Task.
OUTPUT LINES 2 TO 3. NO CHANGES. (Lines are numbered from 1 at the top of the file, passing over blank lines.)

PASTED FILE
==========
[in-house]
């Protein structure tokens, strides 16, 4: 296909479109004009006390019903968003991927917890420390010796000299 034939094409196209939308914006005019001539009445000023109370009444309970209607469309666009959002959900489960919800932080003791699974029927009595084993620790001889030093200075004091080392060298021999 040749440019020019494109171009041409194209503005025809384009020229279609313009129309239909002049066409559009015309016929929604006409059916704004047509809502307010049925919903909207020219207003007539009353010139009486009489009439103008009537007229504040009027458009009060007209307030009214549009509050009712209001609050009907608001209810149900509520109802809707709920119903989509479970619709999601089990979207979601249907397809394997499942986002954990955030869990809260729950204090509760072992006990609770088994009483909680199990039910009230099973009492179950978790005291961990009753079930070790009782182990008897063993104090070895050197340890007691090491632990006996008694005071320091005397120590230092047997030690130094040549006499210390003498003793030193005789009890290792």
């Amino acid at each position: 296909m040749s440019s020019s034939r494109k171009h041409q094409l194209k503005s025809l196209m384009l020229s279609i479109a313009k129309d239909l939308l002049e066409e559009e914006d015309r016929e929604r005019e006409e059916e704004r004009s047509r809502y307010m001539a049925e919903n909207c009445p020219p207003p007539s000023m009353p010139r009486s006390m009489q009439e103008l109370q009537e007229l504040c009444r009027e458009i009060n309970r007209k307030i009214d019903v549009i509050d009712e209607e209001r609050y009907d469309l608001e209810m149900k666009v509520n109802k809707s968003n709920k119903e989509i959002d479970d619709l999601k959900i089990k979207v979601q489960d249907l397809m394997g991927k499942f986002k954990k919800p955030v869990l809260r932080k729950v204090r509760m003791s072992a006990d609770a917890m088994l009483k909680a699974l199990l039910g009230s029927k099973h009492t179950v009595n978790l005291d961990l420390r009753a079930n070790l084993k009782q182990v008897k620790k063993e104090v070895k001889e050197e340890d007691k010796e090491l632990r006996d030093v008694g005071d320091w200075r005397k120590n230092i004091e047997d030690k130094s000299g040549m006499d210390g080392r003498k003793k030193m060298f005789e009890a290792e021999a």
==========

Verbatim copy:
């Protein structure tokens, strides 16, 4: 296909479109004009006390019903968003991927917890420390010796000299 034939094409196209939308914006005019001539009445000023109370009444309970209607469309666009959002959900489960919800932080003791699974029927009595084993620790001889030093200075004091080392060298021999 040749440019020019494109171009041409194209503005025809384009020229279609313009129309239909002049066409559009015309016929929604006409059916704004047509809502307010049925919903909207020219207003007539009353010139009486009489009439103008009537007229504040009027458009009060007209307030009214549009509050009712209001609050009907608001209810149900509520109802809707709920119903989509479970619709999601089990979207979601249907397809394997499942986002954990955030869990809260729950204090509760072992006990609770088994009483909680199990039910009230099973009492179950978790005291961990009753079930070790009782182990008897063993104090070895050197340890007691090491632990006996008694005071320091005397120590230092047997030690130094040549006499210390003498003793030193005789009890290792």
């Amino acid at each position: 296909m040749s440019s020019s034939r494109k171009h041409q094409l194209k503005s025809l196209m384009l020229s279609i479109a313009k129309d239909l939308l002049e066409e559009e914006d015309r016929e929604r005019e006409e059916e704004r004009s047509r809502y307010m001539a049925e919903n909207c009445p020219p207003p007539s000023m009353p010139r009486s006390m009489q009439e103008l109370q009537e007229l504040c009444r009027e458009i009060n309970r007209k307030i009214d019903v549009i509050d009712e209607e209001r609050y009907d469309l608001e209810m149900k666009v509520n109802k809707s968003n709920k119903e989509i959002d479970d619709l999601k959900i089990k979207v979601q489960d249907l397809m394997g991927k499942f986002k954990k919800p955030v869990l809260r932080k729950v204090r509760m003791s072992a006990d609770a917890m088994l009483k909680a699974l199990l039910g009230s029927k099973h009492t179950v009595n978790l005291d961990l420390r009753a079930n070790l084993k009782q182990v008897k620790k063993e104090v070895k001889e050197e340890d007691k010796e090491l632990r006996d030093v008694g005071d320091w200075r005397k120590n230092i004091e047997d030690k130094s000299g040549m006499d210390g080392r003498k003793k030193m060298f005789e009890a290792e021999a």